Cannes Film Festival is probably one of the most recognized and respected international film festivals in the world. It is also quite possibly the oldest too. The Festival was created in 1939 as a proposition of the French minister for Public Instruction and the Arts, Jean Zay, who wanted to introduce an international film event in France. Cannes was chosen for its “sunshine and enchanting setting.” However, the festival didn’t see the light until after the WWII. In 1945, the French Association for Artistic Action was asked once again to organize a festival to be held under the aegis of the Ministry of Foreign Affairs, the Ministry of National Education and, from 1946 onwards, the newly founded National Cinema (CNC). And the countdown has begun, as the festival closes in on 65-years as an international film festival.
Cannes Film Festival is regarded as the “it” festival. It is an honor to have your film viewed and judged by the internationally selected film committee which usually includes film experts from around the world. The festival is also the “it” event to be seen at. From French celebrities, like Catherine Deneuve and Gérard Depardieu, to American A-listers, like Brad Pitt and Robert DeNiro, Cannes fills up with high glamour, endless champagne and topless beach beauties for two full weeks while the festival rolls on.
The festival prides itself in being the place that not only brings world recognition to little-known directors, actors and writers, but also reclaims prestige among film industry players who have either been forgotten or were not recognized in their lifetime. This is where Hollywood gets its Oscar picks for the best “International Film” category each year and this is how the theatres around the world get to pick and play films that otherwise wouldn’t have made it across their cultural border. The festival also presents us with new international talents. This is how Penelope Cruz, Sophie Marceau and Gael García Bernal made it across the Atlantic to land roles in American films.
Of course, this is not the only reason many watch or attend the festival. The festival also draws in celebrities from around the world, whether they are part of the selected films or not –how else would you explain Pamela Anderson’s annual attendance? This is because — besides film reviews, awards and critiques – Cannes is a Petri dish for fab parties, either on land or water. Many celebrities of all kinds — from fashion designers and models to actors and Royal families — and millionaires come to Cannes armored with private yachts, luxury suites and a massive entourage who help feed all those A-listers red caviar, foie gras and Dom Pérignon (http://en.wikipedia.org/wiki/Dom_P%C3%A9rignon_(wine), the préstige cuvée of Moët & Chandon).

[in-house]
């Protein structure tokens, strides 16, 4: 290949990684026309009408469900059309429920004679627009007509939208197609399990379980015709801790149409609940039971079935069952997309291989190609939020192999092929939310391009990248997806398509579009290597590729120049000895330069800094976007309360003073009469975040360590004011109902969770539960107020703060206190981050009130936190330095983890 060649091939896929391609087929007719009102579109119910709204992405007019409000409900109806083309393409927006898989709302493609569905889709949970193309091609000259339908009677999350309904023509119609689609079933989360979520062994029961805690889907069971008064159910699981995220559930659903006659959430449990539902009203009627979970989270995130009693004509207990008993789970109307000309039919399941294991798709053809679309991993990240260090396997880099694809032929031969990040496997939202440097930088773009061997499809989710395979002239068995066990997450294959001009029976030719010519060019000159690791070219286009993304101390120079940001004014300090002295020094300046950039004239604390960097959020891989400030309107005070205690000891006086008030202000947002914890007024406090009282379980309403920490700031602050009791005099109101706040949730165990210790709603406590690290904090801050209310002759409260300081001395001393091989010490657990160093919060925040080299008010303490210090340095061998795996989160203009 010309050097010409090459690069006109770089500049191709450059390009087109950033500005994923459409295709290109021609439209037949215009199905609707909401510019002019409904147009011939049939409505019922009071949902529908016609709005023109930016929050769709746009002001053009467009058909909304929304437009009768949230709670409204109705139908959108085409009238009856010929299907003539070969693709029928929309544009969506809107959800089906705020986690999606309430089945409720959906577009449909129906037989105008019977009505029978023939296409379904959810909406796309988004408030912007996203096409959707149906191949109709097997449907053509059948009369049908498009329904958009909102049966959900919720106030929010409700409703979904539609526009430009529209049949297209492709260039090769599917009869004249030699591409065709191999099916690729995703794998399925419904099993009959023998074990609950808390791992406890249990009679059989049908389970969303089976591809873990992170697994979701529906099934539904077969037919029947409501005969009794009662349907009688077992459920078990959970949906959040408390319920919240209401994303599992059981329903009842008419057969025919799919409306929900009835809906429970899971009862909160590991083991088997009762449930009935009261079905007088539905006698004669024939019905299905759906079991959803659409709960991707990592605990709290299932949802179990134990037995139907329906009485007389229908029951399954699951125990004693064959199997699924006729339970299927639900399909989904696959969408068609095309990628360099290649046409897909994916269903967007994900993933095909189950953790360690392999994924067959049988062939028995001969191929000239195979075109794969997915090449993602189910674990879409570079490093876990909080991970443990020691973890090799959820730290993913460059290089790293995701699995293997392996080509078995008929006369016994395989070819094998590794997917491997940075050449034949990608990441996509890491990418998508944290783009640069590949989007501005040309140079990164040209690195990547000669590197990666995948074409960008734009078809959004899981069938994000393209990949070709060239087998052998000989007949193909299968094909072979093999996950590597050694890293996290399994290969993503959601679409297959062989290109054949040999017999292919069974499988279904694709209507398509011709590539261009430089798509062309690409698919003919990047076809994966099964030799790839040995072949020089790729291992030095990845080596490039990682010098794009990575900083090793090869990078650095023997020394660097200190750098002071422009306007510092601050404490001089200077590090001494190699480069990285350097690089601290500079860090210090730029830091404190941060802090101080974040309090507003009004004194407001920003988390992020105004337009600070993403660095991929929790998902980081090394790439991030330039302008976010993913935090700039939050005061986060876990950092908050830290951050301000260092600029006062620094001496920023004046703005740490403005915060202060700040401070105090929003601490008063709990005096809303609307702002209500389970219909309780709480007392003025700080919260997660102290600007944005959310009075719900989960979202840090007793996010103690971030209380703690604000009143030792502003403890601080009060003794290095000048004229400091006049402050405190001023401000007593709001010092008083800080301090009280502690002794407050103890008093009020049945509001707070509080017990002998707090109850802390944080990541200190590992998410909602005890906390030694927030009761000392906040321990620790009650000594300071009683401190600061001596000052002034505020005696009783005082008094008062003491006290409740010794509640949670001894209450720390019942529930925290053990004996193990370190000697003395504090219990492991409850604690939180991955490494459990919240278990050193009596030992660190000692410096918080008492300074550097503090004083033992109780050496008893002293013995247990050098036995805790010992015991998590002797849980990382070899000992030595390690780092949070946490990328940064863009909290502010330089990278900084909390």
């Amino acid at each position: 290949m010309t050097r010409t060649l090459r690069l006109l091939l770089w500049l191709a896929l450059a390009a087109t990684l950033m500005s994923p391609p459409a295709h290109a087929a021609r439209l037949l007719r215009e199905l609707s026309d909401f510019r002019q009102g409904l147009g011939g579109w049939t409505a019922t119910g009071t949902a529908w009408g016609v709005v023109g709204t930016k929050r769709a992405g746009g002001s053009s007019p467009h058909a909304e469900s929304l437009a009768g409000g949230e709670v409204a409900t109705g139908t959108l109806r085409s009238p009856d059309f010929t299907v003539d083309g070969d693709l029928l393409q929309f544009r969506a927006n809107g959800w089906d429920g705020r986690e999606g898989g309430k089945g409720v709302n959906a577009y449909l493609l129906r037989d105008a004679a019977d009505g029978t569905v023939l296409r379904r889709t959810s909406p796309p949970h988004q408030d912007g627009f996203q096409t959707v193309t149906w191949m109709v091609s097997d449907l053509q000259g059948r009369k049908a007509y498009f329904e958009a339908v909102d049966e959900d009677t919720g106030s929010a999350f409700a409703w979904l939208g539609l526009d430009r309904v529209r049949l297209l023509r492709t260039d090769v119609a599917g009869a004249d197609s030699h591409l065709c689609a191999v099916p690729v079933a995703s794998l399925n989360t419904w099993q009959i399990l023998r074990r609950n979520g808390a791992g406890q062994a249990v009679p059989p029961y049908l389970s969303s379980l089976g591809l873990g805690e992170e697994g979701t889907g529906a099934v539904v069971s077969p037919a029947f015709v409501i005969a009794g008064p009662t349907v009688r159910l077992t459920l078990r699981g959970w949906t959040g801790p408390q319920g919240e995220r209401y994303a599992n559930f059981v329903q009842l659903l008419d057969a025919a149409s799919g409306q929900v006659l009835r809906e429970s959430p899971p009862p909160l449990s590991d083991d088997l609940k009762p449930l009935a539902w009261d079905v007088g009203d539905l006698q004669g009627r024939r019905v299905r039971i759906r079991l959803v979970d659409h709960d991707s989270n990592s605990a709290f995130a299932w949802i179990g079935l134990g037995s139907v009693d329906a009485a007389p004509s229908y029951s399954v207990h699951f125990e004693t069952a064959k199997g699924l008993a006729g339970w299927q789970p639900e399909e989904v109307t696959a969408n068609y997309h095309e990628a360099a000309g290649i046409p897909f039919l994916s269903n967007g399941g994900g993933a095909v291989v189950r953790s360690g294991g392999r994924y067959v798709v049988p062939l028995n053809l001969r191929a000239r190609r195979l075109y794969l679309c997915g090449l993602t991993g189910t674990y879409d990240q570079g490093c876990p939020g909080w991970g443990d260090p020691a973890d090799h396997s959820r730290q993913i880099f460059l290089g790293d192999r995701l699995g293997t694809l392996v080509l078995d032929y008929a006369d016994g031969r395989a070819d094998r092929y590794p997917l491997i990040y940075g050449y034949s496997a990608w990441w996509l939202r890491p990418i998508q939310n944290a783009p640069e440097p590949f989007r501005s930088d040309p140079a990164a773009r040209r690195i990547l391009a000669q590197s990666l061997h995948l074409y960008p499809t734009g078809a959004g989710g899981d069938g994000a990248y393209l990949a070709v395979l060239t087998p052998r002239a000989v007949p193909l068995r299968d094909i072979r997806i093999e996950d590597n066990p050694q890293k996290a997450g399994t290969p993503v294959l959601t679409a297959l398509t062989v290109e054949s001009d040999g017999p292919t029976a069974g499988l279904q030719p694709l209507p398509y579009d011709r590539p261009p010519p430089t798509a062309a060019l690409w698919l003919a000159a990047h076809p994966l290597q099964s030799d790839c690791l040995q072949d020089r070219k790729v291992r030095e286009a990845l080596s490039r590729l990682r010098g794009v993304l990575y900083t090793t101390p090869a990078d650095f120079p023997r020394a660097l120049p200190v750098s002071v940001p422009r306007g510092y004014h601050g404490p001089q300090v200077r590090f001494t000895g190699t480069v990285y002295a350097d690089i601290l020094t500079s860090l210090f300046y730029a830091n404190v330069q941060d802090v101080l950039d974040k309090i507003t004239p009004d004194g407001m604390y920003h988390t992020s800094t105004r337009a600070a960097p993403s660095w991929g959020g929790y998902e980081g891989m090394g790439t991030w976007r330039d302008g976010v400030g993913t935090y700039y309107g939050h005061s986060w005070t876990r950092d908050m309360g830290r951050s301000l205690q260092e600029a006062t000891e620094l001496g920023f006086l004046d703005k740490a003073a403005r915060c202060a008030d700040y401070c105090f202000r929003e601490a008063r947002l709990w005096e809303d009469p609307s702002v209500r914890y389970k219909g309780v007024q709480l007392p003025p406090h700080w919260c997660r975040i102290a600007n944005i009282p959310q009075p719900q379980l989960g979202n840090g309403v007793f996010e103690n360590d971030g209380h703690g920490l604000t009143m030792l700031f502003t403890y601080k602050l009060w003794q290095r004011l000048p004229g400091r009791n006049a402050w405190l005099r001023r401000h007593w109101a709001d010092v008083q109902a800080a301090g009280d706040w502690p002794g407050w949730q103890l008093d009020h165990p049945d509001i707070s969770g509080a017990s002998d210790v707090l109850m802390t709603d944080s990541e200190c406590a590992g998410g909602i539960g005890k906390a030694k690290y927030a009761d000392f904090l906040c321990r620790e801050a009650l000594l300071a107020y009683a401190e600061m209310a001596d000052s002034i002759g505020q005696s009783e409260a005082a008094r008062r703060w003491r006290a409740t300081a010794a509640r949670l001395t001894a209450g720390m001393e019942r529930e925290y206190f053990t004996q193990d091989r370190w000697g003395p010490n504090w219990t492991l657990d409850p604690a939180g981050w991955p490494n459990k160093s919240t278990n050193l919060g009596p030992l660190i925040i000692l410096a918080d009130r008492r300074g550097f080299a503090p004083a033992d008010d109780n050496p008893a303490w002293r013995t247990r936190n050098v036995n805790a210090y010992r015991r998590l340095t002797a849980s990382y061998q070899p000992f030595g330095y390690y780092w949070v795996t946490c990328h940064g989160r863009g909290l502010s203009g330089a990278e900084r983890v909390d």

And if you ever wonder where French go when Cannes is invaded by Hollywood and guilt-free paparazzi – try Corsica, just east of Cannes. It is the place where Napoleon was born and raised and is still the home of the largest navy base in France. But one of the most interesting facts is that it’s the place where Napoleon was not only born but where he later escaped to hide from the shame of defeat.
If you’d ever query who to turn to for public relations support in the South of France, try Denny Davidson, or one of the other PR moguls in France. And if you are looking to host and/or throw a grande party for one of your high profile and demanding friends (or clients), go to Quintessentially, a global concierge service. With offices around the world, they become experts for unusual accommodations, five-star services, and special events. They take care of anything and everything — from a private helicopter to the beach to black caviar delivered to the terrace of your private suite. However, you can still get satisfaction from a simple bed & breakfast petite room in the suburbs of Cannes with a 5-Euro glass of Beaujolais.
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Festival de Cannes (Cannes Film Festival)
May 13 – 24, 2009